|Black Crusade | Published 04 March 2011|
“We live for Chaos so that we may die for ourselves.”
—Grand Marshall Angelica Benoit of the Free Systems Coalition
Last week we announced the upcoming release of Black Crusade, a remarkable roleplaying game that offers players a new perspective on the conflict between the Imperium of Man and the forces of Chaos. In this exciting new addition to FFG’s Warhammer 40,000 Roleplay line, players have the unprecedented opportunity to play as a Disciple of the Dark Gods, whether as a Chaos Space Marine or a human Servant of Chaos.
Players will find that Black Crusade brilliantly lends itself to the creation of deep, dynamic characters with complex motivations. After all, one of the fascinating things about the Warhammer 40,000 setting is there are no “good guys.”
There are, of course, good individuals: lone heroes fighting against an unjust and uncaring universe, striving to make a difference. But in the grand scheme of things, there are no virtuous and ethical organizations. The Warhammer 40,000 universe is a cruel, lonely place where any faction or race finds itself alone, beset by a host of enemies. Even those with the best intentions may frequently find themselves compromising their ideals to survive. The Imperium of Man, the galaxy-spanning human empire, is one of the most brutal and totalitarian regimes ever known. It sacrifices thousands to feed its Undying God-Emperor, uncountable millions in its unceasing industry, and trillions in its endless wars. It conducts bloody purges of any other races it can find, while its faith preaches a creed of righteous hatred of all that is not human.
In past games, you’ve been able to play those who work within the Imperium. Whether as an Acolyte of the Inquisition, a Rogue Trader, or a Deathwatch Space Marine, you’ve operated within the auspices and strictures of the Imperium of Man. You very well might have been one of those lone heroes, fighting from within to make your little corner of the galaxy a better place. Or you might have been a loyal servant of the Imperium, seeing the acts done in the God-Emperor’s name as one more necessary evil so that humanity could survive against its myriad enemies. But always you worked within, aligned at least on some level with the Imperium of Man.
Now, Black Crusade provides the chance to leave that servitude behind. As a Heretic in Black Crusade, you are beholden to no one but yourself. You can taste true freedom: the freedom to travel where you will, become whom you choose, and destroy the crumbling monolith that once crushed you beneath its oppressive weight. The freedom of Chaos.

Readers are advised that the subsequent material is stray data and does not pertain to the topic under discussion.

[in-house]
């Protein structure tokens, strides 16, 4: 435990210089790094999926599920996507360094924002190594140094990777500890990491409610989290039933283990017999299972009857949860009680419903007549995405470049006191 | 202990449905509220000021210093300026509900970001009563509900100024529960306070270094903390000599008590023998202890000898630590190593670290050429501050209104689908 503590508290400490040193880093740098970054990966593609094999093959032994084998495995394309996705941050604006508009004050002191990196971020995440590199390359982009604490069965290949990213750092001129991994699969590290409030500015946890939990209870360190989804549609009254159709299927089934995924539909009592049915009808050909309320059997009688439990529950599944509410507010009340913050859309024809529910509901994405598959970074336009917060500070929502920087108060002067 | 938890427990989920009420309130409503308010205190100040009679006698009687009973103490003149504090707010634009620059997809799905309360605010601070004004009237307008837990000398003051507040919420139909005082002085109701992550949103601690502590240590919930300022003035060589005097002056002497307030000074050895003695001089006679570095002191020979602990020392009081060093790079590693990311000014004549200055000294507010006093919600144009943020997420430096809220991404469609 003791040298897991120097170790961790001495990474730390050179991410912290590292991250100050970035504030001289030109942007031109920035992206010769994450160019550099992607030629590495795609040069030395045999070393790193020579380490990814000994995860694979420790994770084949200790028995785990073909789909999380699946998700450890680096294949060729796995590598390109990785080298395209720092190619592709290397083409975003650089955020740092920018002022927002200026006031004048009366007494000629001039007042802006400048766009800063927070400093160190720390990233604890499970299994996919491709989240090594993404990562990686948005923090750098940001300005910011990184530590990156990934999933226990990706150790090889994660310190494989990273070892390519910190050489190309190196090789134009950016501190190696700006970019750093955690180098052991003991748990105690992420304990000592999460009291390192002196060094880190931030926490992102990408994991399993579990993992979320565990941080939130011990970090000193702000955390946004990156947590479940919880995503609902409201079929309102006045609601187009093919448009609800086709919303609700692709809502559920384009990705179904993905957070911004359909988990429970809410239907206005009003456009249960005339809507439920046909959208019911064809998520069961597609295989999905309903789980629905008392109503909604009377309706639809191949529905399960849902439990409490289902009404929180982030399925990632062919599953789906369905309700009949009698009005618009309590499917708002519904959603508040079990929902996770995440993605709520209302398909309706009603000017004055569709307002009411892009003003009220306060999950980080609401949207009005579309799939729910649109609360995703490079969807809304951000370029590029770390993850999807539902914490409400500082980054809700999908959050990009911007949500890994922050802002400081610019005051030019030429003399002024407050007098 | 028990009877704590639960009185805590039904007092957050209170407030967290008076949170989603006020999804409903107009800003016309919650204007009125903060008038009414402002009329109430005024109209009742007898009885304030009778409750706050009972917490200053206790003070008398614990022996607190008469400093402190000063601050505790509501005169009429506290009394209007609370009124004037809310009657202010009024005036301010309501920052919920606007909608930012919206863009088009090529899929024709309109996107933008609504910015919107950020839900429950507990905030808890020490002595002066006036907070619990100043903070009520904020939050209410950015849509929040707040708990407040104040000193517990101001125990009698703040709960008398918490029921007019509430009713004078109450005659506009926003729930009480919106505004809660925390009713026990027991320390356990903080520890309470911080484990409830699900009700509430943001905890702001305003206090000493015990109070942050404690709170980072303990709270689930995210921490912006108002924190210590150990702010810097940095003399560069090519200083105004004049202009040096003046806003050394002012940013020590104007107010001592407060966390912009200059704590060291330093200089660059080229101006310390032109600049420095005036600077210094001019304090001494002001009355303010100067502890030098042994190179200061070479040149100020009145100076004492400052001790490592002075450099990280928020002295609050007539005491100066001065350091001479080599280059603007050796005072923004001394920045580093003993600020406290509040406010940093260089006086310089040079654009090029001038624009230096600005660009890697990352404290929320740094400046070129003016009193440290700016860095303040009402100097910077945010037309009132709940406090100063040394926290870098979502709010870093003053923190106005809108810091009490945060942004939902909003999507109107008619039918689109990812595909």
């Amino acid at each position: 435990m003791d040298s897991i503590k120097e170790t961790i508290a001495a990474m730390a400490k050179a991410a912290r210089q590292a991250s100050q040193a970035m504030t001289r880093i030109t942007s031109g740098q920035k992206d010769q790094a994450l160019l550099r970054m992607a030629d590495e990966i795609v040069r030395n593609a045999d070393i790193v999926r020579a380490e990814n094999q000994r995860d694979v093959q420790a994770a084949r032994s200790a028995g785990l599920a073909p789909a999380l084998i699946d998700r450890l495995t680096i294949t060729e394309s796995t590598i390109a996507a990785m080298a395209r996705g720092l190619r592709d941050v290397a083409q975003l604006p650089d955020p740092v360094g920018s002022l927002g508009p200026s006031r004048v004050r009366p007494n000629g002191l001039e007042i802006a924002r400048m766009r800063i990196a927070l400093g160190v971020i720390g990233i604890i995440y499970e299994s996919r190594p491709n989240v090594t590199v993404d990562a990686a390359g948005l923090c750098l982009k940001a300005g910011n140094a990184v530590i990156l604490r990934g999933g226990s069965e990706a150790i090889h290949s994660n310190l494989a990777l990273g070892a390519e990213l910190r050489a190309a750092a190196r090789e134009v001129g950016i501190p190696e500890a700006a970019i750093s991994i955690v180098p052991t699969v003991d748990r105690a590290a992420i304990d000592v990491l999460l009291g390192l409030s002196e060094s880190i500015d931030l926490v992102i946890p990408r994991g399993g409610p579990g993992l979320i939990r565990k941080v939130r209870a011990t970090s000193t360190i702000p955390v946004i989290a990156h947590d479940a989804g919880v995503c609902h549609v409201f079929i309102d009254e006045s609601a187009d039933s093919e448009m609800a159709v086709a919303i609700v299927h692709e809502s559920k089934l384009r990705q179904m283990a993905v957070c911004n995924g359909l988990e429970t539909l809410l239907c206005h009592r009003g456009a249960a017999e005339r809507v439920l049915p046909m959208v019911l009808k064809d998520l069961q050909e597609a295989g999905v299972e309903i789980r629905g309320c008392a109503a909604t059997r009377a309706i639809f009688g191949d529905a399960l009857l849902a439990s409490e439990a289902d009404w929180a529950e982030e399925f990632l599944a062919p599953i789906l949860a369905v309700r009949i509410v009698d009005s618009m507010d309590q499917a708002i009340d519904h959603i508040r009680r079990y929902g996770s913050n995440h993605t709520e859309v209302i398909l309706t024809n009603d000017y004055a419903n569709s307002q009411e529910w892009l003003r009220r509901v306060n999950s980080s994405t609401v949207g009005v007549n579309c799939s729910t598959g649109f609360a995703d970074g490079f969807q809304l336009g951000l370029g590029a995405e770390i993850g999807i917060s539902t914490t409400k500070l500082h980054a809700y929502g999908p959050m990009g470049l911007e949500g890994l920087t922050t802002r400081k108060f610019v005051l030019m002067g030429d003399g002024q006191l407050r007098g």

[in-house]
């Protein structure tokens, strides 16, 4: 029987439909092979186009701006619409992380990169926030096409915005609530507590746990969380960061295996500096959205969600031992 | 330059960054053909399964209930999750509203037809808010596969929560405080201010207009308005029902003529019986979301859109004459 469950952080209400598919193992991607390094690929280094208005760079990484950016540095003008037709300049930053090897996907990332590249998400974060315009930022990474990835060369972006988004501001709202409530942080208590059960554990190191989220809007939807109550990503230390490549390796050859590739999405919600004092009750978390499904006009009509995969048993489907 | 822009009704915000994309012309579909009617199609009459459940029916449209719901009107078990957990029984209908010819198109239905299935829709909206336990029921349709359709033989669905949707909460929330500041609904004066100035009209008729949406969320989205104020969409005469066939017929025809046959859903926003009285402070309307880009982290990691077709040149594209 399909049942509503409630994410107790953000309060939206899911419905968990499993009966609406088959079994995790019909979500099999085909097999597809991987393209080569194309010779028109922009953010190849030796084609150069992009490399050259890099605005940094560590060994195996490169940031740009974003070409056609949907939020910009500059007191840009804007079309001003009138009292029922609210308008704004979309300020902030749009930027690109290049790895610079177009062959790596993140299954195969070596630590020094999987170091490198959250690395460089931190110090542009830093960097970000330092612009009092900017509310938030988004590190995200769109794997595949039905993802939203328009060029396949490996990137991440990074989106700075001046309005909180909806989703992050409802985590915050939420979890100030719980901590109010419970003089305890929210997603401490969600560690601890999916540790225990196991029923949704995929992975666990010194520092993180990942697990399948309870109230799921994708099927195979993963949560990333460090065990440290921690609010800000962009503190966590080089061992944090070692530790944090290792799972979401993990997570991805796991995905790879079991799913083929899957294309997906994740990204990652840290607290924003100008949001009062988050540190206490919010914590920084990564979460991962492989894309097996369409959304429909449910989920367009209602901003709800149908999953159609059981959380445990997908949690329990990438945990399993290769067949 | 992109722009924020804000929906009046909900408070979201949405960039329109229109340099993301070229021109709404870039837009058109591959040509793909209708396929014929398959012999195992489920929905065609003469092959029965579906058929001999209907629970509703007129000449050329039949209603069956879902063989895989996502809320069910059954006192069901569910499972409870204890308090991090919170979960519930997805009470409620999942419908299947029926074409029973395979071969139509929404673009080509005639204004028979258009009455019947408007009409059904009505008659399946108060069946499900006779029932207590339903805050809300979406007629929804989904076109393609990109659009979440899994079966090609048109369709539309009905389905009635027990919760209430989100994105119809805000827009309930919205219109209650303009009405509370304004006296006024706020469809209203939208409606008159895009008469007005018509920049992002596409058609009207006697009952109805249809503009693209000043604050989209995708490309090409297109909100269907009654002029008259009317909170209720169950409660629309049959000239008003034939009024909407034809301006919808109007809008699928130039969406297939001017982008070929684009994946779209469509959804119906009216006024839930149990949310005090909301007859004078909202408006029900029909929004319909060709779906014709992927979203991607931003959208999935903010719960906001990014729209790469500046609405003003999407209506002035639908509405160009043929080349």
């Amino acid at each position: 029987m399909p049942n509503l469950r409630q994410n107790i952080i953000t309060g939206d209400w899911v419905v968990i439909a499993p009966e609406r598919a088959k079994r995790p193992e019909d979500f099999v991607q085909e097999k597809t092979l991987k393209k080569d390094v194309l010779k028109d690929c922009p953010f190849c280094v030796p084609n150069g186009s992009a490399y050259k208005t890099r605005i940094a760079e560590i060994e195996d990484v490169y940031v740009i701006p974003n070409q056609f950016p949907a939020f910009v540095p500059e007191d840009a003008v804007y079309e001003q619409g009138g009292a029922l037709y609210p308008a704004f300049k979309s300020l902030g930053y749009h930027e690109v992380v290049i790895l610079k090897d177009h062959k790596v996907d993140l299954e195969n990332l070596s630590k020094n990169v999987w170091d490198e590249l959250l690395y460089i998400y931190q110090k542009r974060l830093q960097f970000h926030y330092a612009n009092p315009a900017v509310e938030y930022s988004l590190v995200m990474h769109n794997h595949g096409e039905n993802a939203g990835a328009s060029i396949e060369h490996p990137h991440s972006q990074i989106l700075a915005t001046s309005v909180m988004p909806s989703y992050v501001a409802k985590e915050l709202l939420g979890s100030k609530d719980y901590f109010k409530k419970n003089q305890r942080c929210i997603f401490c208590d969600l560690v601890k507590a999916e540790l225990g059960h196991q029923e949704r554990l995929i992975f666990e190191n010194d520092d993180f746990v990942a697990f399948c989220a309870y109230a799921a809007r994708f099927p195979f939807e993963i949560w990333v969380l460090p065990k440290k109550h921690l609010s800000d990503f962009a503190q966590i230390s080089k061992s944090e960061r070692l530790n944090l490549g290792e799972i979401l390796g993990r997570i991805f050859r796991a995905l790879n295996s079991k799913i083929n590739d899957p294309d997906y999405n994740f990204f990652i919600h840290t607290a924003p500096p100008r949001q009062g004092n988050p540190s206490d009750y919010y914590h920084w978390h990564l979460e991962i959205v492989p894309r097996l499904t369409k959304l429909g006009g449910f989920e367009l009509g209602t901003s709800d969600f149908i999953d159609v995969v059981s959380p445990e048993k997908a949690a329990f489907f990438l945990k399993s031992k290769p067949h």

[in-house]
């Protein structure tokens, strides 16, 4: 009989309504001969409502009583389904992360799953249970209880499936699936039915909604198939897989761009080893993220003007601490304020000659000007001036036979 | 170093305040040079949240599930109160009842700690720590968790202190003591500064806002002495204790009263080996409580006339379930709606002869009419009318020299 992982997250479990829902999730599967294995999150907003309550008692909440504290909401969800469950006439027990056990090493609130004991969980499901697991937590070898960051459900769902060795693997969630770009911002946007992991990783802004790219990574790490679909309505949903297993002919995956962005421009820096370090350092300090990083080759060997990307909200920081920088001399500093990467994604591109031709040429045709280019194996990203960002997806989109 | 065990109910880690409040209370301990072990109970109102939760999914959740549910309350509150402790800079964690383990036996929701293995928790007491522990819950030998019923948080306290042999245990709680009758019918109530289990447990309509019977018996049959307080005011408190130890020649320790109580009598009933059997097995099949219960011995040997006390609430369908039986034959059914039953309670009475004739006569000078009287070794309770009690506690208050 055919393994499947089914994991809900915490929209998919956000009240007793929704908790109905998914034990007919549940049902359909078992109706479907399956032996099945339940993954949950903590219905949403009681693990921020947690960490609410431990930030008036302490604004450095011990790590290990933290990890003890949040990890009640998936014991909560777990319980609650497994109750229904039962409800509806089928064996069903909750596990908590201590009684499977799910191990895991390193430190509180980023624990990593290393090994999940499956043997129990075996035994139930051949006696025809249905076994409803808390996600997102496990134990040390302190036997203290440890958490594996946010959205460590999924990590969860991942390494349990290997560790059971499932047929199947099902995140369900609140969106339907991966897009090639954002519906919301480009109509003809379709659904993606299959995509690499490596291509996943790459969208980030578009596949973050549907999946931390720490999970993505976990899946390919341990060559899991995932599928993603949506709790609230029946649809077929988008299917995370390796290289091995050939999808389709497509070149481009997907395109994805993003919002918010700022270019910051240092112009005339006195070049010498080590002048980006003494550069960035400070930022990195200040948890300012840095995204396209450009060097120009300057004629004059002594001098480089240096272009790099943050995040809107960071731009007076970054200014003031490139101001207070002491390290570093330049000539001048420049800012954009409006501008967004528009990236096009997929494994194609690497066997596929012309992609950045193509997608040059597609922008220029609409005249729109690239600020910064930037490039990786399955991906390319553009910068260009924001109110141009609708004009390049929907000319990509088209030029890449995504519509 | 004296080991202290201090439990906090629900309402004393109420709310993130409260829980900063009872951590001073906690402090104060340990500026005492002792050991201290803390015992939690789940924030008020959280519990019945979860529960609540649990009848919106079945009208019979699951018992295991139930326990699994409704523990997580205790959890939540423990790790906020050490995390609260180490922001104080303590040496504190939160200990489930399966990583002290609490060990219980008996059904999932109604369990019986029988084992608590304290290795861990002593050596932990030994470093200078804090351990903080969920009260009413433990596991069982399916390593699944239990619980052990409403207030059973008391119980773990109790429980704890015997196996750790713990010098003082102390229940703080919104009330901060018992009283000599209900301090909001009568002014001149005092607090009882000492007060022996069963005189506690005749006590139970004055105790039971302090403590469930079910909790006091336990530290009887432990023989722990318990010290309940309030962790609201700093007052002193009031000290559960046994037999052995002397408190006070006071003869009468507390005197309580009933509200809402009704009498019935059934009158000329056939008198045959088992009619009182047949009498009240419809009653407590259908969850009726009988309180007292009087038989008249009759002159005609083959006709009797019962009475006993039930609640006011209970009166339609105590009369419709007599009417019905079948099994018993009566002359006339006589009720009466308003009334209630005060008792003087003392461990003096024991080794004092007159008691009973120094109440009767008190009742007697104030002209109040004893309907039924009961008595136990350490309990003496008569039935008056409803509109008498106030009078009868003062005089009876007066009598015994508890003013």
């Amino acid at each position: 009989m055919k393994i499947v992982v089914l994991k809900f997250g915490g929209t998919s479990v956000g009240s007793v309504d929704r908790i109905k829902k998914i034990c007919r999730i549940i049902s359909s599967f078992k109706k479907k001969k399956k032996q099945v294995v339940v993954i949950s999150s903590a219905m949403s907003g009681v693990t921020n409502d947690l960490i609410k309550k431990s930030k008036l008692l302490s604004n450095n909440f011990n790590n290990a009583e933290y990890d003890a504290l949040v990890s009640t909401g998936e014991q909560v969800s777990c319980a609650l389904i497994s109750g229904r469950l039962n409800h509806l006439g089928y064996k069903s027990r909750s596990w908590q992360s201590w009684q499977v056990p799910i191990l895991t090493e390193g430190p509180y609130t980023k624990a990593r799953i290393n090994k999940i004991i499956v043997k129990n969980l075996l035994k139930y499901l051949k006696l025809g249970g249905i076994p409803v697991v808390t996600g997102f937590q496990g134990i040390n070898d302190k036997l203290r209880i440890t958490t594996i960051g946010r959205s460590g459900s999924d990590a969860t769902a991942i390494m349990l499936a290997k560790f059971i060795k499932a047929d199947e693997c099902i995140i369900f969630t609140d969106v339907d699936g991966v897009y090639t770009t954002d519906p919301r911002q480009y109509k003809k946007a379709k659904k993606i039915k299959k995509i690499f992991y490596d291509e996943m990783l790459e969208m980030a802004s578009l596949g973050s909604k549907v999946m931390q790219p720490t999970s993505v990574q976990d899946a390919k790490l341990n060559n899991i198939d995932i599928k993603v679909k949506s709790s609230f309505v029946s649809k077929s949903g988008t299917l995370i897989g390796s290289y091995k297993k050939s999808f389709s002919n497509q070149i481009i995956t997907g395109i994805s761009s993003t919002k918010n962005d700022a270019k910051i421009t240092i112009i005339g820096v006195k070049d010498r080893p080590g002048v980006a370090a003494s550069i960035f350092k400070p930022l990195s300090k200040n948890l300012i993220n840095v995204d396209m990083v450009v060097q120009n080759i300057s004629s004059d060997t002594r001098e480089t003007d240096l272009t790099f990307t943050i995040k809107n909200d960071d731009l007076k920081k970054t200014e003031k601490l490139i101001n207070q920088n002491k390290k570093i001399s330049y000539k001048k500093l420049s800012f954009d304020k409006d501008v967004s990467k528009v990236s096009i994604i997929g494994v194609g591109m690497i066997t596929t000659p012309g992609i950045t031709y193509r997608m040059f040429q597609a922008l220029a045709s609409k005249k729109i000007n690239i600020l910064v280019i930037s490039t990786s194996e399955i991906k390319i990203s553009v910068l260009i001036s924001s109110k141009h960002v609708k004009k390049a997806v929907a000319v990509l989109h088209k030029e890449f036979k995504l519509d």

The Devil in the Details
From the perspective of those within the Imperium, the forces of Chaos are terrible, bloodthirsty monsters, defined by the Gods they swear allegiance to. Those who fight for Khorne, the Lord of Skulls, are blood-crazed killers who slaughter all they come across. Devotees of Slaanesh, the Dark Prince, are debauched degenerates who indulge in the most hideous perversions imaginable. The Disciples of Nurgle are disgusting, filth-soaked creatures the presence of whom would cause immediate retching. Finally, the worshipers of Tzeentch are scheming plotters constantly conspiring to destroy.
Though these charges are undeniably true, they are only facets of a much more nuanced picture. Khorne is the God of bloody slaughter, but he is also the god of martial pride and honour, setting oneself against the most dangerous foes and winning against the odds. A devotee of Khorne is as likely to be an honourable champion in combat as a blood-crazed slaughterer.
Slaanesh is the God of hedonism and excess. But this is true in all things, not just carnal pleasures. Those who desire to indulge in the finest culinary delights, the most beautiful artworks, even the most sensual clothing, could all be amongst Slaanesh’s disciples. Just as importantly, Slaanesh is also the god of perfection. The singer striving for the most beautiful song or the warrior who seeks the perfect fighting techniques, both could be devotees of Slaanesh.
Nurgle is the god of death and decay, to be certain, but he is also the god of rebirth. After all, decay is simply one part of the cycle of life, without which no new life could grow. In the same way, Nurgle is also the god of perseverance and survival. While those who wish to spread decay and corruption are certainly amongst his followers, there also those who wish to endure, to become tough enough to handle the threats of an uncaring universe.
In many ways, Tzeentch is both the best and least understood of the Dark Gods. Almost everyone knows he is the God of Fate, plots, and schemes, as well as the god that exemplifies the ever-changing nature of the Warp. However, Tzeentch does not plot towards some end (at least none that can be comprehended); he schemes simply to scheme. He is constantly building, even as his devices unravel under their own complexity. At the same time, he is the god of knowledge and comprehension, and his devotees may be those who seek an understanding of an enigmatic universe.
The Road to Hell...
Suffice it to say, the motivations of the Disciples of the Dark Gods are as complex as the Ruinous Powers themselves, and cannot be distilled down to murder, destruction, and depravity. In fact, few characters in Black Crusade even see themselves as “evil.”
While it’s true that devotees to Chaos are out for personal glory, it is in their individual justifications that they are subtly defined. Characters may be ideologically attracted to Chaos, reasoning that it’s the natural state of the universe, and that the Imperium represents an unnatural state for mankind. In many cases, a character’s path to corruption may begin with noble intentions, as with a would-be ruler who believes he’ll remain benevolent and just. Some may even be fully aware of the temptations Chaos presents, but pridefully believe themselves morally strong enough to master its influence. Whatever the reason, these tragically deluded figures ultimately find themselves actively opposing their own kind.
Not that the universe’s alien races are much better. Whether ancient xenos that see humans little more than vermin, mindless species that see them as food, or upstart newcomers on the galactic scene that feel it’s their manifest destiny to rule the galaxy, humanity has no friends amongst the stars.